Friday, May 9, 2014

The Oddities

"The most exciting phrase to hear in science," said Isaac Asimov, "the one that heralds the most discoveries, is not 'Eureka!' but 'That's funny...'" And it's true. Time and again in the various sciences, we have been complacent in our understanding of the universe, confident that "little anomaly" we see in the data will simply work itself out. Of course it was those "little anomalies" that led us to things like the Theory of Relativity, and the awareness of dark matter and dark energy in the universe. We still don't know what the latter two are, but we have consistently seen anomalies in the expected data that it requires us to re-think what we know.

I find the same to be true with the Writings. And not just the Writings of the Baha'i Faith, but all sacred Writings.

For example, in the book of Malachi, there is a reference to the Promised One purifying us like the silver. Why silver, I wondered. Why not gold? And then when I began to purify the gold and silver for my wife's wedding ring, I began to understand. Gold, when you melt it, has a black sludge on the outside. As you purify it, the sludge goes away, for those were the impurities. Silver, on the other hand, always has the sludge on the outside, for the sludge is the silver. With the gold, you watch the surface, and when it's clear, your gold is pure. With the silver, you have to watch the centre. As you begin the melting process, the very middle of the sphere of the molten silver is all wibbly-wobbly. At some point, though, it sort of clicks into place and it becomes a perfect mirror. That is when you have to take off the heat. Not only is the silver then pure, but if you keep heating it, you run the risk of it becoming crystalline, kind of, and fracturing as you work with it. The Promised One, when He purifies us, will do so like the silver. He will keep the heat of tests on us until He sees His reflection within our heart.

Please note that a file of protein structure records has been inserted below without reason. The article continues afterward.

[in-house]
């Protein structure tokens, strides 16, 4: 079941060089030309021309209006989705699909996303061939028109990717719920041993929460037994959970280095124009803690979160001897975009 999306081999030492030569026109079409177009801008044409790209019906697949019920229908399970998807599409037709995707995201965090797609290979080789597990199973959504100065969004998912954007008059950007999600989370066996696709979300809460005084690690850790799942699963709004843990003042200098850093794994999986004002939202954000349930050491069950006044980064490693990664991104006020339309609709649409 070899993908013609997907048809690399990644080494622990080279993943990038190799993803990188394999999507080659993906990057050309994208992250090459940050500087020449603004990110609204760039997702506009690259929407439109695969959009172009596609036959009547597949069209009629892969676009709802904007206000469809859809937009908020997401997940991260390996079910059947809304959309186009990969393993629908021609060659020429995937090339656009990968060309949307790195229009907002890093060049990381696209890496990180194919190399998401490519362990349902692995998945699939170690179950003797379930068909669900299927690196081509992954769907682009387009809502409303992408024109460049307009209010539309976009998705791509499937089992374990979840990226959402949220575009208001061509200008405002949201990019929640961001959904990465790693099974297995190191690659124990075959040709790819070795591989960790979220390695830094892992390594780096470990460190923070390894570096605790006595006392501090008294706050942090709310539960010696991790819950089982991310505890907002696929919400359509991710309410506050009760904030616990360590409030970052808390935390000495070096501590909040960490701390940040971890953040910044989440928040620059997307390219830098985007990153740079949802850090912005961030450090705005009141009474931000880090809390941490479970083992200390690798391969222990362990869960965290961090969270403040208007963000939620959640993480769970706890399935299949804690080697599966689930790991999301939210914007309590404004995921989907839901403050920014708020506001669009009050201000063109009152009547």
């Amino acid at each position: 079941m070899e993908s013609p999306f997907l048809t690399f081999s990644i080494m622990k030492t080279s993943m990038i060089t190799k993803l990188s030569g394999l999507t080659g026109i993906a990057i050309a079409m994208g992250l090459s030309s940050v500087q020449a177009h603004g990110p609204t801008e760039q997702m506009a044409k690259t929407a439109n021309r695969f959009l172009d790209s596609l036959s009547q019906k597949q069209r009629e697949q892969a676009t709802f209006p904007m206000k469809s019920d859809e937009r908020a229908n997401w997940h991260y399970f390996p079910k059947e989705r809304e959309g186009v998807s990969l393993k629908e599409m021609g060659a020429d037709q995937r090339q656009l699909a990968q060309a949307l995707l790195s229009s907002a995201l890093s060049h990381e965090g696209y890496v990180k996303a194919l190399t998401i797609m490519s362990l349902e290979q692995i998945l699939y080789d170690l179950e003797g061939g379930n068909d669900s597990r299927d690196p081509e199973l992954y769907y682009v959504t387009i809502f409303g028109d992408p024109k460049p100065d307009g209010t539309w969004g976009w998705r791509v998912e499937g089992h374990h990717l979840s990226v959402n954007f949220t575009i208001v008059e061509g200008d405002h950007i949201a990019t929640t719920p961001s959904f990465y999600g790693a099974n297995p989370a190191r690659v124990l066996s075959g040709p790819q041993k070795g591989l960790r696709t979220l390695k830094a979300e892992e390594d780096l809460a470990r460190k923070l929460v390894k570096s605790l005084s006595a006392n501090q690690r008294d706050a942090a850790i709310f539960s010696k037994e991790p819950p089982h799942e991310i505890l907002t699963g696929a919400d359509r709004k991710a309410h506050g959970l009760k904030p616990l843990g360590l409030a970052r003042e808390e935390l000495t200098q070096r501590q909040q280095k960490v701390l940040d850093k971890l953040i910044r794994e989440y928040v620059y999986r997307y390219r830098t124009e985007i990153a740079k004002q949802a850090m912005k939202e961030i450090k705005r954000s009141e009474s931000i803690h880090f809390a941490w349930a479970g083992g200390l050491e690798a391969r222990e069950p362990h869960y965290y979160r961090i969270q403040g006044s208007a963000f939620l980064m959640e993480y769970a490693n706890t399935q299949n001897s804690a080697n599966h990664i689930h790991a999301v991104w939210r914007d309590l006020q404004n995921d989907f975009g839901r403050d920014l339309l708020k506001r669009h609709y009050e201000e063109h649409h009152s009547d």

In the Kitab-i-Aqdas, Baha'u'llah has that unusual mention of the Universal House of Justice in regards to the funds of the Faith. He says that after the Aghsan, the funds go to the Universal House of Justice "should it be established by then". If not, then it goes to them "who speak not except by His leave", or the Hands of the Cause. That was a strange little thing to put in there. And yet, it was exactly what was needed to secure the funds during the ministry of the Hands.

In a well-known prayer, as well as a number of other places, Baha'u'llah says, "Thy might, in truth, is equal to all things." My wife thought this was an odd phrase, for isn't God's might greater than all things? But no, Baha'u'llah says that it is equal to everything. That's a very exact relationship. It is neither less than, nor greater than, but exactly equal to all of it. God's energy, His might, is equal to all matter, all things. In other words, energy equals matter, which Einstein, just a few decades later, proved.

Oh, and that prayer, as I'm sure you know, begins, "Many a chilled heart, O my God, hath been set ablaze with the fire of Thy Cause, and many a slumberer hath been wakened by the sweetness of Thy voice." Both of these metaphors are about energy, and raising the level thereof.